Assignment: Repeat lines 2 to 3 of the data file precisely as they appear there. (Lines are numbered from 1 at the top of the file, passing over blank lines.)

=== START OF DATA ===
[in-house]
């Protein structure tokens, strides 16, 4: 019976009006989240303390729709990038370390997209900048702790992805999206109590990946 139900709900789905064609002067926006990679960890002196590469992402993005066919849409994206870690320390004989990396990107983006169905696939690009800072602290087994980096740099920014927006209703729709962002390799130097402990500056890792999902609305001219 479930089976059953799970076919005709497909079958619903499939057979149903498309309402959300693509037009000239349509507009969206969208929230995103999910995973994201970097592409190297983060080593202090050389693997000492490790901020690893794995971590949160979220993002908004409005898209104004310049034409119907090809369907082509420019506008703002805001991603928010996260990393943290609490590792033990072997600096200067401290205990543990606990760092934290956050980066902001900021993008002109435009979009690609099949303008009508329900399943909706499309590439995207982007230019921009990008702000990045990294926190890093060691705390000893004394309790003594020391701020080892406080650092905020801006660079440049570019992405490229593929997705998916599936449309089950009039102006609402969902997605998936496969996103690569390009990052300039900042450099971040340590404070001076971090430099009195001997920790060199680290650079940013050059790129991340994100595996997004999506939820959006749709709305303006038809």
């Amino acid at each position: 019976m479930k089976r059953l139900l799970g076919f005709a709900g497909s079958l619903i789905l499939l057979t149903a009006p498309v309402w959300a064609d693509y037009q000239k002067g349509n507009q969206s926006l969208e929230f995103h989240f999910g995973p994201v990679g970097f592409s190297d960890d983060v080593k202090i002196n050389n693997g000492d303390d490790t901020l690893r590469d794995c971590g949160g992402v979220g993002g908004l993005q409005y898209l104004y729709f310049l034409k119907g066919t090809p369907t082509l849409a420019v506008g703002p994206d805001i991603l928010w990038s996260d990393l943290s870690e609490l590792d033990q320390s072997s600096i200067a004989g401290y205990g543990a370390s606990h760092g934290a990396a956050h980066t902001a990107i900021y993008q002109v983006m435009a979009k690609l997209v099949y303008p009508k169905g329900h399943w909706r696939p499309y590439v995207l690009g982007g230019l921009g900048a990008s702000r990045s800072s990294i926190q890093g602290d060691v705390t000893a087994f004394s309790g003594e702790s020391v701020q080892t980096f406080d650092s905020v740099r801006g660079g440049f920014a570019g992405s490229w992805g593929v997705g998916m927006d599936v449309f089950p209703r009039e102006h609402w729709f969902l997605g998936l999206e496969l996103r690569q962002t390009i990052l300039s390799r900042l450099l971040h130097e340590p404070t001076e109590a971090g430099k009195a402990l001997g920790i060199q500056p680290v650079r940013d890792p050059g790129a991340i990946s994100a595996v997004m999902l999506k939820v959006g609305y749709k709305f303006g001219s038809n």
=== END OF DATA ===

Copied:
């Protein structure tokens, strides 16, 4: 019976009006989240303390729709990038370390997209900048702790992805999206109590990946 139900709900789905064609002067926006990679960890002196590469992402993005066919849409994206870690320390004989990396990107983006169905696939690009800072602290087994980096740099920014927006209703729709962002390799130097402990500056890792999902609305001219 479930089976059953799970076919005709497909079958619903499939057979149903498309309402959300693509037009000239349509507009969206969208929230995103999910995973994201970097592409190297983060080593202090050389693997000492490790901020690893794995971590949160979220993002908004409005898209104004310049034409119907090809369907082509420019506008703002805001991603928010996260990393943290609490590792033990072997600096200067401290205990543990606990760092934290956050980066902001900021993008002109435009979009690609099949303008009508329900399943909706499309590439995207982007230019921009990008702000990045990294926190890093060691705390000893004394309790003594020391701020080892406080650092905020801006660079440049570019992405490229593929997705998916599936449309089950009039102006609402969902997605998936496969996103690569390009990052300039900042450099971040340590404070001076971090430099009195001997920790060199680290650079940013050059790129991340994100595996997004999506939820959006749709709305303006038809």
């Amino acid at each position: 019976m479930k089976r059953l139900l799970g076919f005709a709900g497909s079958l619903i789905l499939l057979t149903a009006p498309v309402w959300a064609d693509y037009q000239k002067g349509n507009q969206s926006l969208e929230f995103h989240f999910g995973p994201v990679g970097f592409s190297d960890d983060v080593k202090i002196n050389n693997g000492d303390d490790t901020l690893r590469d794995c971590g949160g992402v979220g993002g908004l993005q409005y898209l104004y729709f310049l034409k119907g066919t090809p369907t082509l849409a420019v506008g703002p994206d805001i991603l928010w990038s996260d990393l943290s870690e609490l590792d033990q320390s072997s600096i200067a004989g401290y205990g543990a370390s606990h760092g934290a990396a956050h980066t902001a990107i900021y993008q002109v983006m435009a979009k690609l997209v099949y303008p009508k169905g329900h399943w909706r696939p499309y590439v995207l690009g982007g230019l921009g900048a990008s702000r990045s800072s990294i926190q890093g602290d060691v705390t000893a087994f004394s309790g003594e702790s020391v701020q080892t980096f406080d650092s905020v740099r801006g660079g440049f920014a570019g992405s490229w992805g593929v997705g998916m927006d599936v449309f089950p209703r009039e102006h609402w729709f969902l997605g998936l999206e496969l996103r690569q962002t390009i990052l300039s390799r900042l450099l971040h130097e340590p404070t001076e109590a971090g430099k009195a402990l001997g920790i060199q500056p680290v650079r940013d890792p050059g790129a991340i990946s994100a595996v997004m999902l999506k939820v959006g609305y749709k709305f303006g001219s038809n």